This program assembles three half-hour live television broadcasts from the 1950's, rare copies held in the Wisconsin Film and Television Archive (and shown on DVD to preserve the prints). "Danger" was an anthology mystery/suspense program; the episode screened, "Death and the Family Jewels," is an amusing film noir with a young Cloris Leachman prominently featured; but it's of interest primarily for Lumet's innovative camerawork, which does its best to bring a certain amount of style to the live format. More entertaining was an episode of "Mr. Peepers," starring Wally Cox as a nebbishy science teacher. Much of the comedy still works marvellously, although the sitcom format had a long way to go: much of the humor seems to meander aimlessly, which gives the unintended feeling of (bad) improv. Best of all was "ESP," a failed game show hosted by Vincent Price. UW Cinematheque curator Heather Heckman unfortunately forewarned the audience this would be "boring," and so I saw at least one couple leave right as it was starting. Their loss. Poor Vincent Price struggles to make the most of an unworkable concept (none of the contestants demonstrate any psychic powers, unsurprisingly--including the prize fighter, a palooka who admits to not knowing what "ESP" meant until the producers told him he had it). The series, which premiered while the game show trials were ongoing, deserves a DVD release--all two episodes, as the plug was quickly pulled. The unintended humor value is extremely high. I can't imagine that any film at WIFF this year generated louder laughter.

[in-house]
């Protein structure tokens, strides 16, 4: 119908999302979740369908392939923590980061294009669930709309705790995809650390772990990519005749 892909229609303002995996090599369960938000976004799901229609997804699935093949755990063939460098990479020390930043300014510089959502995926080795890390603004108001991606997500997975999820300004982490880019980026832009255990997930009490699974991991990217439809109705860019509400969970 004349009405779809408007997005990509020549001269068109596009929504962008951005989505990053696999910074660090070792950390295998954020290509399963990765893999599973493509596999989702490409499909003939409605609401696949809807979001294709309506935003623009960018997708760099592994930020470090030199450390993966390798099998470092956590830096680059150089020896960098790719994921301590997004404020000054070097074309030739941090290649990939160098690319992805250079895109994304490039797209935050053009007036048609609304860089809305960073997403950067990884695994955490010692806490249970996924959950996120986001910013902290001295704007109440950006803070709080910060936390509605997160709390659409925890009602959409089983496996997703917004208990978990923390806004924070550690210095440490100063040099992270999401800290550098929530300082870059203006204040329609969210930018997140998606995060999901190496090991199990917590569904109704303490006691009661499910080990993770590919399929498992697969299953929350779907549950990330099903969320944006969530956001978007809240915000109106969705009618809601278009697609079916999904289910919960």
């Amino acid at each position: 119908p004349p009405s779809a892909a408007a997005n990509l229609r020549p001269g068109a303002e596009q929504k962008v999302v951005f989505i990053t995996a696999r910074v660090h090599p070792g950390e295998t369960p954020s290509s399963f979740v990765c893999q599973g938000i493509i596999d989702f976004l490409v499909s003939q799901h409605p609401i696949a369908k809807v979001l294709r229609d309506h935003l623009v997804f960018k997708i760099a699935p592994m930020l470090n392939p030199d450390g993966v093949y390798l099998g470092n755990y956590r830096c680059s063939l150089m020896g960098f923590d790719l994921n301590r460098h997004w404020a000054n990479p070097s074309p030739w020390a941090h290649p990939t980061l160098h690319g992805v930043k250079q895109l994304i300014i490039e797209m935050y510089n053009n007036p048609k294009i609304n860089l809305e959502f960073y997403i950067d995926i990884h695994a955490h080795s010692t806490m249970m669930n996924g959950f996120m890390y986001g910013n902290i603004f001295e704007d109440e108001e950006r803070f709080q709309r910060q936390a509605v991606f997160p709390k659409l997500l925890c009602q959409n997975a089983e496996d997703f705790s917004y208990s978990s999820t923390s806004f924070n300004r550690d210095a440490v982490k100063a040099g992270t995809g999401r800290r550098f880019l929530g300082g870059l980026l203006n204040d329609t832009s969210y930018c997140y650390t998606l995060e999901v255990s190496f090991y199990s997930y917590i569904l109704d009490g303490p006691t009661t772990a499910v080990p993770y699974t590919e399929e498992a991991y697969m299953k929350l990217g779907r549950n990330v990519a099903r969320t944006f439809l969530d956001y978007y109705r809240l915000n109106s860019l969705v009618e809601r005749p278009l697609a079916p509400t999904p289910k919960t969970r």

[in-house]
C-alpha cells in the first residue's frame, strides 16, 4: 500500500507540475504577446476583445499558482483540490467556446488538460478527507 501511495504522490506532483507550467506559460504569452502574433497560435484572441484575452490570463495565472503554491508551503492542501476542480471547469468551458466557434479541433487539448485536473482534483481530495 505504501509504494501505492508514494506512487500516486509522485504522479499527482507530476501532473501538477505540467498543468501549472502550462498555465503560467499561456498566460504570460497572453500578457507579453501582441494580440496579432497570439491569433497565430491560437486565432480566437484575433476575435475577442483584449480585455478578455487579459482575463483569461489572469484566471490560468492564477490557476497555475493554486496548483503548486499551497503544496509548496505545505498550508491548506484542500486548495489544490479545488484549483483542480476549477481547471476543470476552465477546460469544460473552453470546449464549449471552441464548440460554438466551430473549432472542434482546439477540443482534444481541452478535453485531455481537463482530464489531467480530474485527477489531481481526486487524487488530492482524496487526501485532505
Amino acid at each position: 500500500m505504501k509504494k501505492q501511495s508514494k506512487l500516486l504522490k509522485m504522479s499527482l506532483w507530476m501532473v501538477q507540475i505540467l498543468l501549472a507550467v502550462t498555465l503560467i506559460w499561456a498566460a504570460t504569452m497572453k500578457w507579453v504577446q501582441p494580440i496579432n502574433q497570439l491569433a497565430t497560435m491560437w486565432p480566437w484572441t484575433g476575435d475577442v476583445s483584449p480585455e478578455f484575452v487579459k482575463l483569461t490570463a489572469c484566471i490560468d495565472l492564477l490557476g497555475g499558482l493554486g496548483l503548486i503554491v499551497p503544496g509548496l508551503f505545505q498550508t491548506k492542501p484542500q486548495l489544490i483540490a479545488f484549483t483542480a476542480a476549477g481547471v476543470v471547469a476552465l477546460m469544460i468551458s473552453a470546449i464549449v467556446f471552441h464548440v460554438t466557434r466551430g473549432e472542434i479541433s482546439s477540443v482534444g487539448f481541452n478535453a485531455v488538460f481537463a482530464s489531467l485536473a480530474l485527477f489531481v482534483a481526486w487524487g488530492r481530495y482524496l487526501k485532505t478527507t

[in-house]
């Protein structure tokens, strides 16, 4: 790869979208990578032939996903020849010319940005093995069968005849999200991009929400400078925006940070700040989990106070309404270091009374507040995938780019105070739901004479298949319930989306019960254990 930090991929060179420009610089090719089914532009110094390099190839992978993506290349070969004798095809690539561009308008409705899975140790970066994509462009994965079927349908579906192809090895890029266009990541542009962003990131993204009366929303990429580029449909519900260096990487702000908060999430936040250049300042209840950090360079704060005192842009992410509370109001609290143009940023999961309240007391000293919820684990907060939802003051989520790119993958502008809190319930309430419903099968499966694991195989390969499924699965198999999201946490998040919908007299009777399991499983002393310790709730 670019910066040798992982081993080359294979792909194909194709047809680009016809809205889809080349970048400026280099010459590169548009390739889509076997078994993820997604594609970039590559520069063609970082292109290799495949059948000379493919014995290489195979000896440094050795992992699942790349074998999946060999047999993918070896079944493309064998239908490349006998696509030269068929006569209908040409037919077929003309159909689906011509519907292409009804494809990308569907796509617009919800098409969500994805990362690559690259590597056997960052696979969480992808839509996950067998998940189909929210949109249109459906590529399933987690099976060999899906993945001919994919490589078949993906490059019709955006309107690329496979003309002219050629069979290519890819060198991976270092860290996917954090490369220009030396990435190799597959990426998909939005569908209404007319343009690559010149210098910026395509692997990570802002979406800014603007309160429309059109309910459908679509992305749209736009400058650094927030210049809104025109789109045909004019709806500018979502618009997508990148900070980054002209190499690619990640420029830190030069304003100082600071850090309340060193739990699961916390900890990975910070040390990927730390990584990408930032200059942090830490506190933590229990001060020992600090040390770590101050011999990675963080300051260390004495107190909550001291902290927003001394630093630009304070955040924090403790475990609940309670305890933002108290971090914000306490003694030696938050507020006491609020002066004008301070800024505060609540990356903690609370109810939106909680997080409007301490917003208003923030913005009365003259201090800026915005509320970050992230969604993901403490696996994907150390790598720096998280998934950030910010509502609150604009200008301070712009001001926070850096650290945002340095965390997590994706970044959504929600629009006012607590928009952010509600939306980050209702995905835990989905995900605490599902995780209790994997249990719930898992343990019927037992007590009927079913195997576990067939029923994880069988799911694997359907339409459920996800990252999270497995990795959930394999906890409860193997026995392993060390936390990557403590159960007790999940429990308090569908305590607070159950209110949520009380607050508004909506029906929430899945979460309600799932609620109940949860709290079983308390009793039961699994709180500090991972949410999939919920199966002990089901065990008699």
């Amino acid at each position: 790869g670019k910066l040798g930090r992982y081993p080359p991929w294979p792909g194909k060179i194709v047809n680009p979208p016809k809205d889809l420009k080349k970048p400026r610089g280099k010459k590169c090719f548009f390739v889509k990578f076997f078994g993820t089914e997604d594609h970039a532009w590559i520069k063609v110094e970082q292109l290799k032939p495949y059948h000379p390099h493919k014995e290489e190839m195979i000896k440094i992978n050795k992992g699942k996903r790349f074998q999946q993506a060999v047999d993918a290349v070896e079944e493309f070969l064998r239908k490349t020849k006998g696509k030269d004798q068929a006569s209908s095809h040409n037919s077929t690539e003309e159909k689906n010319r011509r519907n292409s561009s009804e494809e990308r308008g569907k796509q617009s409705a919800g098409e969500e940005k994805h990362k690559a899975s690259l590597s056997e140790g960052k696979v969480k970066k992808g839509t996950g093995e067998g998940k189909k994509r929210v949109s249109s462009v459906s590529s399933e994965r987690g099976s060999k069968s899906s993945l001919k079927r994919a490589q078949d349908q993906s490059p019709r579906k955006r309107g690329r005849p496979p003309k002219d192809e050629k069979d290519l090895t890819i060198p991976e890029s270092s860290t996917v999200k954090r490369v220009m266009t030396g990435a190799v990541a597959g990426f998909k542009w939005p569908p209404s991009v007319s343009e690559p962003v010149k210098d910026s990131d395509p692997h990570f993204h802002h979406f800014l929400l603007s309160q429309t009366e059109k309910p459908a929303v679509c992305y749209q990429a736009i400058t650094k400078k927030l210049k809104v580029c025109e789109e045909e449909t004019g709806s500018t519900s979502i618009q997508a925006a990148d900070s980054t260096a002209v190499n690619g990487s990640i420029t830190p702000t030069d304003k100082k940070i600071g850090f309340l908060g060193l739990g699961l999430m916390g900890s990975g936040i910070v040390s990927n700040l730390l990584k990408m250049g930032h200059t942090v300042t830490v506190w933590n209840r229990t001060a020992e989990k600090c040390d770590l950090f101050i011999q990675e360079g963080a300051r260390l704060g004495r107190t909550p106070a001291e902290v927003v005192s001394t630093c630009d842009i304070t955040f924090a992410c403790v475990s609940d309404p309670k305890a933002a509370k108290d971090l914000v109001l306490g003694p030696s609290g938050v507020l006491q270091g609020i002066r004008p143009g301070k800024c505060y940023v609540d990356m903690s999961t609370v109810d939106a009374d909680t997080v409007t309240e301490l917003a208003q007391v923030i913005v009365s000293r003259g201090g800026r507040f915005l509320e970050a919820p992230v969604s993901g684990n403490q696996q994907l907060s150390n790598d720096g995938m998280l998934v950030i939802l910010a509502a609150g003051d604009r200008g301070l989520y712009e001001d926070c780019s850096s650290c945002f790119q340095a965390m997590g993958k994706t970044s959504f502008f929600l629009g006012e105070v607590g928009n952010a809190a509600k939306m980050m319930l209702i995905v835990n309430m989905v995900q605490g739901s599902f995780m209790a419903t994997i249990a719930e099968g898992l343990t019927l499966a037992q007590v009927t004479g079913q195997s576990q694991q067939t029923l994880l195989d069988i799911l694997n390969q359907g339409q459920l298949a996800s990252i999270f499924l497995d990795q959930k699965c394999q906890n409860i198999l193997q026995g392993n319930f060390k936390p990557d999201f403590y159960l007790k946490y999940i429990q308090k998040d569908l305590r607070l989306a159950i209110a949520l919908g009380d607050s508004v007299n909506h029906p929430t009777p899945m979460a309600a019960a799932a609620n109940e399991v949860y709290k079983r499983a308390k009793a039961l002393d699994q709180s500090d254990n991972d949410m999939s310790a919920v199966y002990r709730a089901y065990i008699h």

Harvard Beats Yale 29-29 (U.S., 2008) * * * 1/2
D: Kevin Rafferty

Rundown of the legendary Harvard/Yale game of 1968 is deceptively simple, cutting between talking heads and footage from the game itself. But this is the best sports film I've ever seen. Despite the necessary distancing of the talking heads, despite the grainy quality of the 1968 film, despite the fact that the outcome of the game is in the TITLE ITSELF, the enjoyment and the palpable suspense of the game is translated perfectly, partly because of director Rafferty's clean technique, but mostly because it was a damn good game. First and only celebrity spotting of the festival: Mayor Dave attended. First "sensurround" experience of the festival: sitting next to me was a gentleman who attended the actual game, and helped provide me with additional play-by-play commentary. (Past "sensurround" festival experiences include watching Werner Herzog's Buddhism documentary Wheel of Time with exiled Tibetan monks, and the horror film "Isolation" next to a WIFF volunteer who was in hysterics and borderline catatonic collapse for the entire film.)